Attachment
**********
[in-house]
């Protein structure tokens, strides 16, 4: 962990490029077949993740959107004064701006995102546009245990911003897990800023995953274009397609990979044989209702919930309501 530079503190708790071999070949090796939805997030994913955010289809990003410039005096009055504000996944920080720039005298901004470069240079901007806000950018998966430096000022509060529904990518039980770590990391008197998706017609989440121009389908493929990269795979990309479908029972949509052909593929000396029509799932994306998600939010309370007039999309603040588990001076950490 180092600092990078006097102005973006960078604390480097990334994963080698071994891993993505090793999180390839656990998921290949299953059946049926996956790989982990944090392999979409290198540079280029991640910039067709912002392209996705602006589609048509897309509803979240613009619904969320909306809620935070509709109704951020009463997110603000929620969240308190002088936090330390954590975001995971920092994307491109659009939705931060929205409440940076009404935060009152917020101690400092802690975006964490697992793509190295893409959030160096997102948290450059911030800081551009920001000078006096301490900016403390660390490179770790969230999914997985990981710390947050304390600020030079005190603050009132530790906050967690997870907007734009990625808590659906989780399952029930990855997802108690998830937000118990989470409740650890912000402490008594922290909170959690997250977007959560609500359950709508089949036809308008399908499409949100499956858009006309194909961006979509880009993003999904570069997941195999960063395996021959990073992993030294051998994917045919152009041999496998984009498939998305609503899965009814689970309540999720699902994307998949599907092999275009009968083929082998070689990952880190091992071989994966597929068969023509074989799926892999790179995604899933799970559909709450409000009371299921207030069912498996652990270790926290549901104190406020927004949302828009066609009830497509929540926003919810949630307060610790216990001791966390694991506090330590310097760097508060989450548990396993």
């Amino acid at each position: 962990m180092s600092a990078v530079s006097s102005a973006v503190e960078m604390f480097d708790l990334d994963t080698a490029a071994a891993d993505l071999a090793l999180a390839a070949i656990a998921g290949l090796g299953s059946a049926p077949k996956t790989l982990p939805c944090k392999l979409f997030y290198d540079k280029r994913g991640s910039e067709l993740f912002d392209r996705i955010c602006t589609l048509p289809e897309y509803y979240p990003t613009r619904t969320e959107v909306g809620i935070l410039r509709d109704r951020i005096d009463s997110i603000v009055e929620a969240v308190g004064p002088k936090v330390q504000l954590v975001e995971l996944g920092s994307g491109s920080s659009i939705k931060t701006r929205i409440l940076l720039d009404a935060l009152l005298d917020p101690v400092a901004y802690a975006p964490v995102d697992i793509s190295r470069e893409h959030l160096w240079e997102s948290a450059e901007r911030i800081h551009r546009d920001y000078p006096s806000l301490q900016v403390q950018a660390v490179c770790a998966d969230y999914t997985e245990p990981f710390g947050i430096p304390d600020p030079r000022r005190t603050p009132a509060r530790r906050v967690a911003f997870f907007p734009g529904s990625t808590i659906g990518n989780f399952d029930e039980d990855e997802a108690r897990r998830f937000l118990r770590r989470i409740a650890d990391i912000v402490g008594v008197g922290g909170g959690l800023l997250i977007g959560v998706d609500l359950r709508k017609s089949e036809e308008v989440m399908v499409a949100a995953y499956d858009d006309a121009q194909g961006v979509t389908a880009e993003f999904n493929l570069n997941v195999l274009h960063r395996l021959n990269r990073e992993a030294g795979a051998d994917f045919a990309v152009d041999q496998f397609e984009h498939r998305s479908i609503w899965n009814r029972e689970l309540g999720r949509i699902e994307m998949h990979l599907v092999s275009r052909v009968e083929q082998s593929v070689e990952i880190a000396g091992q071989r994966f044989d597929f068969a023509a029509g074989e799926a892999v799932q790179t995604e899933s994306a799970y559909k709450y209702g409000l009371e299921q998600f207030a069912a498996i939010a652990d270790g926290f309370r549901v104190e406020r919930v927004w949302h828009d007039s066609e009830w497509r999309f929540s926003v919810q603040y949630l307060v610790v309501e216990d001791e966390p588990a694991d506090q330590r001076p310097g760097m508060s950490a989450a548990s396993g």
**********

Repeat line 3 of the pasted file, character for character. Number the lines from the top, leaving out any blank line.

């Amino acid at each position: 962990m180092s600092a990078v530079s006097s102005a973006v503190e960078m604390f480097d708790l990334d994963t080698a490029a071994a891993d993505l071999a090793l999180a390839a070949i656990a998921g290949l090796g299953s059946a049926p077949k996956t790989l982990p939805c944090k392999l979409f997030y290198d540079k280029r994913g991640s910039e067709l993740f912002d392209r996705i955010c602006t589609l048509p289809e897309y509803y979240p990003t613009r619904t969320e959107v909306g809620i935070l410039r509709d109704r951020i005096d009463s997110i603000v009055e929620a969240v308190g004064p002088k936090v330390q504000l954590v975001e995971l996944g920092s994307g491109s920080s659009i939705k931060t701006r929205i409440l940076l720039d009404a935060l009152l005298d917020p101690v400092a901004y802690a975006p964490v995102d697992i793509s190295r470069e893409h959030l160096w240079e997102s948290a450059e901007r911030i800081h551009r546009d920001y000078p006096s806000l301490q900016v403390q950018a660390v490179c770790a998966d969230y999914t997985e245990p990981f710390g947050i430096p304390d600020p030079r000022r005190t603050p009132a509060r530790r906050v967690a911003f997870f907007p734009g529904s990625t808590i659906g990518n989780f399952d029930e039980d990855e997802a108690r897990r998830f937000l118990r770590r989470i409740a650890d990391i912000v402490g008594v008197g922290g909170g959690l800023l997250i977007g959560v998706d609500l359950r709508k017609s089949e036809e308008v989440m399908v499409a949100a995953y499956d858009d006309a121009q194909g961006v979509t389908a880009e993003f999904n493929l570069n997941v195999l274009h960063r395996l021959n990269r990073e992993a030294g795979a051998d994917f045919a990309v152009d041999q496998f397609e984009h498939r998305s479908i609503w899965n009814r029972e689970l309540g999720r949509i699902e994307m998949h990979l599907v092999s275009r052909v009968e083929q082998s593929v070689e990952i880190a000396g091992q071989r994966f044989d597929f068969a023509a029509g074989e799926a892999v799932q790179t995604e899933s994306a799970y559909k709450y209702g409000l009371e299921q998600f207030a069912a498996i939010a652990d270790g926290f309370r549901v104190e406020r919930v927004w949302h828009d007039s066609e009830w497509r999309f929540s926003v919810q603040y949630l307060v610790v309501e216990d001791e966390p588990a694991d506090q330590r001076p310097g760097m508060s950490a989450a548990s396993g």